A.J. Ayer's Language, Truth and Logic spread the new message to the English-speaking philosophical world: untestable statements are cognitively meaningless. A statement must either be (a) analytical (logically true, or logically false . . .) or (b) empirically testable, or (c) nonsense, i.e. not a real statement at all, but only a pseudo-statement. . . . An obvious rejoinder was to say that the logical positivist criterion of significance was self-refuting: for the criterion itself is neither (a) analytic (unless, perhaps, it is analytically false!), nor (b) empirically testable. Strangely enough this criticism had very little impact on the logical positivists and did little to impede the growth of their movement.
(You can read that quote in context here.) In fairness, A.J. Ayer himself later repudiated much of Language, Truth, and Logic.
posted by John Cohen at 11:51 PM on March 13, 2016 [5 favorites]


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posted by quazichimp at 11:51 PM on March 13, 2016


Putnam's writings on realism and anti-realism helped draw me into philosophy.

His changing views on the matter modeled what open thought about a deep issue could look like.

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posted by airing nerdy laundry at 11:54 PM on March 13, 2016 [2 favorites]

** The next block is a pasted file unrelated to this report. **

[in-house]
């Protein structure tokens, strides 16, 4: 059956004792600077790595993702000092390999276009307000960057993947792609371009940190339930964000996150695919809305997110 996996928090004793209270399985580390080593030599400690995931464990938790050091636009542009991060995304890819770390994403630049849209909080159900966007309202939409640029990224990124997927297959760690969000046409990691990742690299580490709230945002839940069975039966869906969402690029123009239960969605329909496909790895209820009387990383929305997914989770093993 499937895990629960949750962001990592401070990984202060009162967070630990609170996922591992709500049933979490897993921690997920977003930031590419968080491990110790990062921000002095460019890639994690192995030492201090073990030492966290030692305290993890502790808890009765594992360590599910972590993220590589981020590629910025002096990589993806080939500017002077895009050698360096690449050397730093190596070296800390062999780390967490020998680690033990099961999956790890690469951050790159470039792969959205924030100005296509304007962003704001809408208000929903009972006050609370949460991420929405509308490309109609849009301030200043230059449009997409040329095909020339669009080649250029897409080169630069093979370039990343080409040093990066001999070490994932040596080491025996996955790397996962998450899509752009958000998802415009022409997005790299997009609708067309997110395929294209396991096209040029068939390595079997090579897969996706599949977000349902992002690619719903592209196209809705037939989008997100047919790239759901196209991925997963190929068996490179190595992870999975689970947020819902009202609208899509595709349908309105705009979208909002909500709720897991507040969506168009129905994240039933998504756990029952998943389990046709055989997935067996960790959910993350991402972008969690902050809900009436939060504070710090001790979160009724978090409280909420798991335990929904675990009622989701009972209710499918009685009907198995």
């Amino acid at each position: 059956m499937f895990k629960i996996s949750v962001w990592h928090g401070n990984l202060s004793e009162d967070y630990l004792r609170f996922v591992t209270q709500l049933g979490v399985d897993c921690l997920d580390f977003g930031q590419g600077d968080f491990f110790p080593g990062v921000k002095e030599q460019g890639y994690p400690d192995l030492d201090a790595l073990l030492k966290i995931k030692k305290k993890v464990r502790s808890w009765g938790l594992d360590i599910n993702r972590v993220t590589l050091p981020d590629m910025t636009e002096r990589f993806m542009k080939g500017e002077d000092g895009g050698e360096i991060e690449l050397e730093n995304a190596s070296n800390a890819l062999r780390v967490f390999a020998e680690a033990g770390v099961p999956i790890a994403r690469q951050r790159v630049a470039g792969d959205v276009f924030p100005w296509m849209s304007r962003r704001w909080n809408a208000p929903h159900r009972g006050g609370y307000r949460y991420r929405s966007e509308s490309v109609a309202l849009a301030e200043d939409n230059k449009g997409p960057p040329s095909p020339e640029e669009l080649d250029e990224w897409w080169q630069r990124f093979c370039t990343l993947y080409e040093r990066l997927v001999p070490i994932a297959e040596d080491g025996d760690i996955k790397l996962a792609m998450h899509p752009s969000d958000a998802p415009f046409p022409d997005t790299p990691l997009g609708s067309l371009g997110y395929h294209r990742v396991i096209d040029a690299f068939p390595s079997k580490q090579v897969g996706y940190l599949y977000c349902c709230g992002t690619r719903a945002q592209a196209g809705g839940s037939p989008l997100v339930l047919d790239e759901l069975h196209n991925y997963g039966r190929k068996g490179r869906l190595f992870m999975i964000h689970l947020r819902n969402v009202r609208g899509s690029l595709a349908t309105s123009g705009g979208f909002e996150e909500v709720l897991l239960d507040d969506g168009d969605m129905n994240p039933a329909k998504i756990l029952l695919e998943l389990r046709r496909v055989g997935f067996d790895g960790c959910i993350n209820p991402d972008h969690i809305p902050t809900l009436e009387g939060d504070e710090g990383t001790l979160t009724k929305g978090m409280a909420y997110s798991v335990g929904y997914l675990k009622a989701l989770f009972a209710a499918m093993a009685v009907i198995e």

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posted by fmoralesc at 12:24 AM on March 14, 2016


Thanks for the post, Jonathan. I was hoping someone would put this up. Putnam was the first big contemporary philosopher I became aware of when I was an undergrad philosophy major. This was when everyone was discussing his antirealism he adopted in the late 70s and early 80s.

Putnam was the most important living philosopher, and had been for some time. One thing that astonishes me about Putnam is that he turned out important, worthwhile work in seven different decades. I don't think anyone else in philosophical history had had a career like that. Just really impressive.

He was by all accounts a good human being, too. He will be missed.
posted by persona au gratin at 2:02 AM on March 14, 2016


I'm also impressed by his ability to change his mind when he thought the evidence required it. He famously reversed himself, from a neo-positivist to a sort of scientific materialist to an antirealist. Many other great philosophers of recent times didn't do that. They dug in and defended their positions. Putnam realized he may well be wrong, and decided fairly often he was.